Tackling Cardiometabolic Diseases at the Molecular Level
From insulin resistance to metabolic syndrome to diabetes and associated cardiac complications, cardiometabolic diseases represent a significant public health concern. At Weill Cornell Medicine, the basic science laboratory of cardiologist and physician-scientist James C. Lo, MD, PhD, is investigating metabolic conditions such as diabetes, obesity, and cardiovascular disease to better understand their fundamental molecular mechanisms with the potential of identifying novel treatment options.
Diabetes is characterized by insulin resistance and insulinopenia resulting from beta cell failure and decreases in beta cell mass. In 2019, Dr. Lo and his colleagues published a paper in Nature Medicine on how healthy fat can avert diabetes. Their research, which focused on adipsin, a protein produced by fat cells, led to several avenues of investigations that yielded breakthroughs towards improved treatment for type 2 diabetes. The research also included a collaboration on human studies that involved 5,570 people from the Framingham Heart Study.
“A big problem associated with type 2 diabetes is that beta cells stop functioning properly and fade away,” notes Dr. Lo, senior author on the study. “We made the discovery that the adipokine adipsin can control blood sugar levels in a mouse model of type 2 diabetes, with a long-term positive effect on improving blood sugar and increasing insulin levels while helping to prevent beta cell death. Our findings also showed that more adipsin in the blood translated to better diabetes control.”
“Adipsin acts via the pancreatic beta cell to induce insulin secretion and protect against beta cell failure,” explains Dr. Lo. “In support of our basic research studies, we found that humans with low levels of adipsin are at higher risk of developing type 2 diabetes and beta cell failure.”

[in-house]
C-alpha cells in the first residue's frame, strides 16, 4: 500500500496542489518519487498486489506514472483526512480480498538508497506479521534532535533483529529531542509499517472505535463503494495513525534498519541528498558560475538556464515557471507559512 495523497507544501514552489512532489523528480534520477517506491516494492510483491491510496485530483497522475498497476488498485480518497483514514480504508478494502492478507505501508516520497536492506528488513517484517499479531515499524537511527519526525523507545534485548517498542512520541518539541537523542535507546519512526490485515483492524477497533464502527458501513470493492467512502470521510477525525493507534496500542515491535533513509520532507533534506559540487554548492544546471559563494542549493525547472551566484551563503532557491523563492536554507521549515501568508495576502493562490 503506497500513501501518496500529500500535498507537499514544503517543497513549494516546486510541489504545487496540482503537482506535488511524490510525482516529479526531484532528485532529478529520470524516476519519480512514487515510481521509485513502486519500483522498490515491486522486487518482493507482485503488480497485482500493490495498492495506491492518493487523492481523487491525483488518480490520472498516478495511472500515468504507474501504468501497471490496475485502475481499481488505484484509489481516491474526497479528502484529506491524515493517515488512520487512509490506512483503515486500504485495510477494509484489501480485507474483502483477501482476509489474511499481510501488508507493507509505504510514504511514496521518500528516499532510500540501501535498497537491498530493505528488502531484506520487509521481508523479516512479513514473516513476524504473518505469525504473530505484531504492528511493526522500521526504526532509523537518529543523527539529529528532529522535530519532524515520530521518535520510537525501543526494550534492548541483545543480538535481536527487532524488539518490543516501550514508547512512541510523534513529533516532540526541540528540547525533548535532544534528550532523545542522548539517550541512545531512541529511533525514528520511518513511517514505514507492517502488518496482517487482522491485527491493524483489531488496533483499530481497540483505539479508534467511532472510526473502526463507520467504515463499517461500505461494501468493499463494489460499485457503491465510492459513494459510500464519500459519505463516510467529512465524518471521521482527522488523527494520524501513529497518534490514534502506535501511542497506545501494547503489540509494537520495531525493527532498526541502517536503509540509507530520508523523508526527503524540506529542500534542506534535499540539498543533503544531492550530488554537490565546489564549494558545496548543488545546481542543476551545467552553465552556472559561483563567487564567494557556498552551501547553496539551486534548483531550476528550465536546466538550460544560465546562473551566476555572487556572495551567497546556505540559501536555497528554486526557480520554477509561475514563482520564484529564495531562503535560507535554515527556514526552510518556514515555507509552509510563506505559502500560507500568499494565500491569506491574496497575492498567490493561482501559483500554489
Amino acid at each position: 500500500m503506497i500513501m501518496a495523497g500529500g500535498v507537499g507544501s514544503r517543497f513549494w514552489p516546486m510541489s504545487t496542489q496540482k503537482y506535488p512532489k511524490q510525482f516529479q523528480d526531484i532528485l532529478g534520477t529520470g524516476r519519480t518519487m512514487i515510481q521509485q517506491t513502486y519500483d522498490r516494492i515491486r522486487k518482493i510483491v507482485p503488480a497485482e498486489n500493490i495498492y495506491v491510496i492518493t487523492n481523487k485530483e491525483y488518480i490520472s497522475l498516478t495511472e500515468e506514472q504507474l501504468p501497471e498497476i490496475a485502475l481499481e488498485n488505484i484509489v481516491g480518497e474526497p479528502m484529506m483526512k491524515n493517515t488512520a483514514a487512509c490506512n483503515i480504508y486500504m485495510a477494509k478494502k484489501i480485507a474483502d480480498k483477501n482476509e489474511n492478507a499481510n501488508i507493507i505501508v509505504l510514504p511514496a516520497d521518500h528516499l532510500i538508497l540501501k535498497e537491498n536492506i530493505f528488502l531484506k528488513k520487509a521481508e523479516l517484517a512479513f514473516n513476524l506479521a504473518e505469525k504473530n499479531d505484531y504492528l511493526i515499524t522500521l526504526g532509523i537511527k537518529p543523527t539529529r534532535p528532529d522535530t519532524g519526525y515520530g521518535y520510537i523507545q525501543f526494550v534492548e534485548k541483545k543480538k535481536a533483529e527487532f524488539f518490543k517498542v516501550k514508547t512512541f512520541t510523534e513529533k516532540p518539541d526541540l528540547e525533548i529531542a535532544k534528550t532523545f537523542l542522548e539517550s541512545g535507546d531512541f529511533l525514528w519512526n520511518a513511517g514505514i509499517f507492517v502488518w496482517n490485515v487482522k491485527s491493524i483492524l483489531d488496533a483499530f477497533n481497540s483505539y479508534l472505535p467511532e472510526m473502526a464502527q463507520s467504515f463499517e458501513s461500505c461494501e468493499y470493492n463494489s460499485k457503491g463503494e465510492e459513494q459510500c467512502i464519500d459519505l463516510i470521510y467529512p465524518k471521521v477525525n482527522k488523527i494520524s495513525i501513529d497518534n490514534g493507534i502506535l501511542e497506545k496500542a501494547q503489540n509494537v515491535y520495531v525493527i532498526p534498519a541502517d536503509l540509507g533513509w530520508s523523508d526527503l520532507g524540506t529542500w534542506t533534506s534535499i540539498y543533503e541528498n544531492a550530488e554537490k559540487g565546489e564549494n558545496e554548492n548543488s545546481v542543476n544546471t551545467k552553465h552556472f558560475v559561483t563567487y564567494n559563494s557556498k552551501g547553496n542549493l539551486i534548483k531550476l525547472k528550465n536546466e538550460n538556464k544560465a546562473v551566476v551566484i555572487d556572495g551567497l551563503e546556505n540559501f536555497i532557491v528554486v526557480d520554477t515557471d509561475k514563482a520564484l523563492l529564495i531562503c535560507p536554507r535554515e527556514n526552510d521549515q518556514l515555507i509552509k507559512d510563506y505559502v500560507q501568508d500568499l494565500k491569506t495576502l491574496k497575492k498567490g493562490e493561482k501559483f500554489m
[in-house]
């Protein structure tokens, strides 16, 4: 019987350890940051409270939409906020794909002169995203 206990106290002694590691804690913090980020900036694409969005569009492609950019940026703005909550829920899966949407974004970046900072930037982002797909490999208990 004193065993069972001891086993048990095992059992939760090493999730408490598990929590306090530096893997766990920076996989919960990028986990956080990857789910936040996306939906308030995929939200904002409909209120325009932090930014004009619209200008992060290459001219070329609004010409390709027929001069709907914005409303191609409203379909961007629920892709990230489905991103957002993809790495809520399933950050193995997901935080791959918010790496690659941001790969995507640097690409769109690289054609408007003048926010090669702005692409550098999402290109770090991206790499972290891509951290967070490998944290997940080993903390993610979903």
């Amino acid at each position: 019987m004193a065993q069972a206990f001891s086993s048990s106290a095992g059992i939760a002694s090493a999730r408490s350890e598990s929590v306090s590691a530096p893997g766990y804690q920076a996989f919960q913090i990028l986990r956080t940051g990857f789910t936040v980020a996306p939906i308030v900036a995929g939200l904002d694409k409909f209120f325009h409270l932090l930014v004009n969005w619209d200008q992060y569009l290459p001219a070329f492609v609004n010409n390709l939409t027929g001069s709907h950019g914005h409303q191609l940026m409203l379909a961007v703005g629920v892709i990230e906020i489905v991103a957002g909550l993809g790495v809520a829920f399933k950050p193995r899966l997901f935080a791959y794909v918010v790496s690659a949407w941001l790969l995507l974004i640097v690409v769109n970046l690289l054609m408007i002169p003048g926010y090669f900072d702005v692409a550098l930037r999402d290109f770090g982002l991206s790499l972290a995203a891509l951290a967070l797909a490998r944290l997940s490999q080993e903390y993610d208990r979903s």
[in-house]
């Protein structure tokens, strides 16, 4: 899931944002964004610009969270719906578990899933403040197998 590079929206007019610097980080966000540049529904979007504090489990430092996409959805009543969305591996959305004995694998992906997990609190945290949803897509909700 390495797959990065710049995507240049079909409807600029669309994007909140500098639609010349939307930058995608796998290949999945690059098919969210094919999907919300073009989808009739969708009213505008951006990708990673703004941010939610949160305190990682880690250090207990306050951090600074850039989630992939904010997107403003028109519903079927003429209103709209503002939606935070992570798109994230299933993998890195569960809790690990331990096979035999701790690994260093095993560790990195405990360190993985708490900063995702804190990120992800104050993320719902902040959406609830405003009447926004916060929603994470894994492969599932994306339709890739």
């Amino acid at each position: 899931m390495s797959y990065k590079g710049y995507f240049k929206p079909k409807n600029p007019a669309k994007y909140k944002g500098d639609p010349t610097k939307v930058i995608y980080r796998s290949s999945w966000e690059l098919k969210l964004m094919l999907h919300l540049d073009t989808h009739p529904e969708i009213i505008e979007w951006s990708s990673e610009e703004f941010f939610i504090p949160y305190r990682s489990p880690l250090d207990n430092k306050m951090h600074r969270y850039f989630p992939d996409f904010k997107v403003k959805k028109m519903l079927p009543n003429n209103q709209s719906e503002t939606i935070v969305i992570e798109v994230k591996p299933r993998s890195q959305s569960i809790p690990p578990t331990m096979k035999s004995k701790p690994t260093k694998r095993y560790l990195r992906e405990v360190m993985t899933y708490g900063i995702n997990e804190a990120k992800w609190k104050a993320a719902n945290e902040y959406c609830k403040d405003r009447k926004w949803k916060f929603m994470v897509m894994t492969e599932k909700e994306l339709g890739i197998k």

Dr. Lo and his collaborators also studied human beta cells in their laboratories and determined that adipsin activates a molecule called C3a, which protects and supports beta cell function. They further discovered that C3a suppresses the enzyme DUSP26, which can damage beta cells and cause them to die. The researchers then directly blocked DUSP26 activity in human beta cells and found that this treatment protected the beta cells from death. Similarly, when they suppressed DUSP26 activity in mice, beta cells became healthier, meaning they could better secrete insulin.
“Some of the currently available medications that target beta cells have side effects, such as lowering blood glucose levels too much,” notes Dr. Lo. “In addition, there are no proven treatments to prevent beta cell loss. People with type 2 diabetes whose beta cells don’t work properly have to inject insulin to keep their blood glucose levels stable.”
Dr. Lo and his team are now pursuing ways to apply this novel adipose to the pancreatic islet axis to combat diabetes. Ultimately, they hope that by using adipsin or DUSP26 therapies, patients with type 2 diabetes will be prevented from developing beta cell failure and thus spared from insulin injections.
Stoll L, Lo JC. Is IL-1 the Bridge Connecting Type 2 Diabetes and Cardiac Arrhythmias? JACC. Basic to Translational Science. 2021 Jan 25;6(1):53-54.
Gómez-Banoy N, Guseh JS, Li G, Rubio-Navarro A, Chen T, Poirier B, Putzel G, Rosselot C, Pabón MA, Camporez JP, Bhambhani V, Hwang SJ, Yao C, Perry RJ, Mukherjee S, Larson MG, Levy D, Dow LE, Shulman GI, Dephoure N, Garcia-Ocana A, Hao M, Spiegelman BM, Ho JE, Lo JC. Adipsin preserves beta cells in diabetic mice and associates with protection from type 2 diabetes in humans. Nature Medicine. 2019 Nov;25(11):1739-1747.
Gómez-Banoy N, Lo JC. Adipokines as key players in β cell function and failure.
Clinical Science (London). 2019 Nov 29;133(22):2317-2327.
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